Why going analogue is good for you

— by Adrienne Wyper

Photo by Kari Shea from Unsplash



Having had something of a digital detox over Christmas and New Year (no work, more reading of actual books, even doing a jigsaw) I felt myself starting to go square-eyed again when life got back to ‘normal’. And earlier, while writing Christmas cards (some of which still haven’t arrived) I was a bit disturbed to find that it felt hard to make the pen make the right shapes for the words. Thinking about it, this is the most ‘hand writing’ I’ve done for months.

So many daily actions now take place on a screen, from catching up on the news to catching up with friends; dealing with banking business to supermarket shopping, listening to music and reading a book… And that doesn’t include working. With all of these reasons we use smartphones, it’s easy to see why we pick them up over 50 times a day on average. And although smartphones and laptops are super-convenient, I can’t help thinking that perhaps it’s time to reclaim some of those activities for the analogue, not digital, world.


Downsides of digital

Constantly looking at your phone takes up time, obviously, especially if you’re lured into looking at more than you intended, but it also makes it harder to refocus on what you were doing beforehand. It’s also antisocial when you’re with other people, effectively removing you from your surroundings and the conversation around you.

The blue light from screens also has a serious effect on sleep: we sleep for a shorter time, we sleep less well, and it takes longer to fall asleep. Blue light is emitted by all screens including TVs, and this section of the spectrum interferes with our circadian rhythms, disrupting the production of melatonin, which helps us fall asleep. Healthy-sleep advice always suggests turning off blue-light sources an hour before bedtime.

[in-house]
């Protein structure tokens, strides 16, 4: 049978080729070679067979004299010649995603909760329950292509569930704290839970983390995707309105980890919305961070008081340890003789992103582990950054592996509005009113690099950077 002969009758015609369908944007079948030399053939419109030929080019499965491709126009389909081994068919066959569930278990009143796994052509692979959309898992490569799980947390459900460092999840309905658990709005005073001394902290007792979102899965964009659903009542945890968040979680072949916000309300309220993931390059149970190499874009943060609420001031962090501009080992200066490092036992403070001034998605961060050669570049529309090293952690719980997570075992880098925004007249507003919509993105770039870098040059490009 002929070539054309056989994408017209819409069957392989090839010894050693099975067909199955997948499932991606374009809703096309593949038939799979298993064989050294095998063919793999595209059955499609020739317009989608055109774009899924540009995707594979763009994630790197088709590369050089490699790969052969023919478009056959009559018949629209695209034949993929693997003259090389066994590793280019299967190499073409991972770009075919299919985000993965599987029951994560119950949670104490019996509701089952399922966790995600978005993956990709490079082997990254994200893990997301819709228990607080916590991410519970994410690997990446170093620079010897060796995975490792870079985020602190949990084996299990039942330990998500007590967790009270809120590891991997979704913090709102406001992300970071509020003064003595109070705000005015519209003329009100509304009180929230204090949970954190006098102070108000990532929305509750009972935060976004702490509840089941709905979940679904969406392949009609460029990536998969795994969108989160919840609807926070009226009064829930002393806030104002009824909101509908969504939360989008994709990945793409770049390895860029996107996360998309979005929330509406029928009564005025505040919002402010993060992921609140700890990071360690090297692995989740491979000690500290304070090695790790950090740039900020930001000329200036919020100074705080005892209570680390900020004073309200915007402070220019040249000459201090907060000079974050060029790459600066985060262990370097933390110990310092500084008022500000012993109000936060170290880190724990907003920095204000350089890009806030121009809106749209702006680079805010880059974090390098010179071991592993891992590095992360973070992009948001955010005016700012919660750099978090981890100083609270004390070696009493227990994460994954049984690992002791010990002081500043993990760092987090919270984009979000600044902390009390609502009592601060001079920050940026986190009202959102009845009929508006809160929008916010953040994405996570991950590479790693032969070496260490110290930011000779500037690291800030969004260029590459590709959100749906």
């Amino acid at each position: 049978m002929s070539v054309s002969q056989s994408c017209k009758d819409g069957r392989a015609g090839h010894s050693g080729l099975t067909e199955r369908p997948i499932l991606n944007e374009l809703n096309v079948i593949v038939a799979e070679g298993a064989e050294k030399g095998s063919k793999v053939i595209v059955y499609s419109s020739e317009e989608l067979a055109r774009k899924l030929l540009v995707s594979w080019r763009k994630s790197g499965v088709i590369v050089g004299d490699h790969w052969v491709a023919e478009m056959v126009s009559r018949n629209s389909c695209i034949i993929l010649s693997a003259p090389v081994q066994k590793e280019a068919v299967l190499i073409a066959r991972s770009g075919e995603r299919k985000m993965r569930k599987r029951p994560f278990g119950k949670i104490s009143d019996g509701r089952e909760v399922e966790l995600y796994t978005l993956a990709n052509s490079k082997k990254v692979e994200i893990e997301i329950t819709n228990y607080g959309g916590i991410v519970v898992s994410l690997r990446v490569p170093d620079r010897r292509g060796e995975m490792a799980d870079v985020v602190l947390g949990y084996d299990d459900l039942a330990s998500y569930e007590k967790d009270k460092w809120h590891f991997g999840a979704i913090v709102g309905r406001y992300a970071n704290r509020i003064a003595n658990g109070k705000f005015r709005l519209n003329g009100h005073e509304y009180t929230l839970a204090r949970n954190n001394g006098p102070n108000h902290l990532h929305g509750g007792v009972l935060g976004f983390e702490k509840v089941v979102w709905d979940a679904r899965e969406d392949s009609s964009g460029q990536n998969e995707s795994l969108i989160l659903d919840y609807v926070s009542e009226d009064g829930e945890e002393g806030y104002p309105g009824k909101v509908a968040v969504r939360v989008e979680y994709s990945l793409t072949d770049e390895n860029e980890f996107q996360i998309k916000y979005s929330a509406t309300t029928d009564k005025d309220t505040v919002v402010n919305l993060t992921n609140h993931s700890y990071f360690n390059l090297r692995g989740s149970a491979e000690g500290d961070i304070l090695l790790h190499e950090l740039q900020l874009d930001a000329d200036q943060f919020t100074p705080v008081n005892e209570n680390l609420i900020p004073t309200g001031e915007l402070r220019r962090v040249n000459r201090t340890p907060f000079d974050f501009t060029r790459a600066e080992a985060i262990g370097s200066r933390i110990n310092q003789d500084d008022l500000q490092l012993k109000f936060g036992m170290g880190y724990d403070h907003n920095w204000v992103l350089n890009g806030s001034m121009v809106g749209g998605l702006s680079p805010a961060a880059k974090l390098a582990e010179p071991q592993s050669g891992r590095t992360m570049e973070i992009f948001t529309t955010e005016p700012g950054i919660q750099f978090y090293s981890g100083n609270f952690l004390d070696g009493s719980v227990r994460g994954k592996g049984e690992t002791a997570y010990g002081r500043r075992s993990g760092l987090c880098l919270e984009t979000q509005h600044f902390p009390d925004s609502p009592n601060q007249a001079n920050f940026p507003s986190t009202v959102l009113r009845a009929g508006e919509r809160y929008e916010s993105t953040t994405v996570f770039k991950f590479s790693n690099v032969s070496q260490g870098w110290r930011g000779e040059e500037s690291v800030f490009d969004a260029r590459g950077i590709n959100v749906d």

Sedentary scrolling can reduce exercise time and contribute to obesity. There’s no universally agreed daily screen-time limit for adults, but two hours seems to be the general consensus. Obviously, for some of us, that’s two hours on top of our work total!

Staring at a screen can also dry our eyes, because we don’t blink as much, so you should look away from the screen to a distant view from time to time.


How to cut screen time

• You can set up your smartphone to tell you how much time you spend staring at its screen. For Apple iPhones, instructions are here, instructions for Android are here. (Brace yourself – it can be alarming!)

• Don’t use your phone as an alarm clock (and keep it out of the bedroom).

• Turn off notifications, so you’re not prompted to pick it up.

• Avoid using your phone and/or social media for set periods, eg during work time, or check it once in the morning, once in the evening.


Photo: Hannah Olinger by from Unsplash


We’ve started listening to music in the evening sometimes instead of automatically putting the telly on, and reading printed books rather than a Kindle, and I’ve got a paper diary on the go, which also has space for notes. Apparently writing by hand slows down thinking, and means we remember more of what we’ve written. It’s a flowing movement, and on paper you’re free to write, draw or scribble wherever you want.

Sales of stationery have been rising since lockdown, as people wanted to record what was happening, and stay in touch with loved ones, and the trend has continued since then. Using a pencil (my preferred writing instrument) on paper feels satisfying, and I find myself adding doodles – something that wouldn’t happen on my phone. Putting pen(cil) to paper is a different motion, one that’s completely unconnected with work. And there’s no (sometimes unhelpful) auto-correct.

I cherish letters and postcards from my grandma, and my dad. (And got to reread some of mine to them, after they died: fascinating little trips back in time.) And when I received Christmas cards (something other than a bill or flyer coming through the letterbox is a joy), I loved that little jolt of recognition when you can tell who it’s from by the handwriting. How many people today couldn’t recognise their friends’ writing?

Picking a pen and the paper you write on is infinitely more customisable than choosing a font and text colour to type in. And sitting down to set down your thoughts is almost meditative. Why not pick out a pen (or pencil) you love, a notebook or a diary or even, or drop someone a line?


Adrienne Wyper is a health and lifestyle writer and regular TNMA contributor. 


New stationery, anyone?

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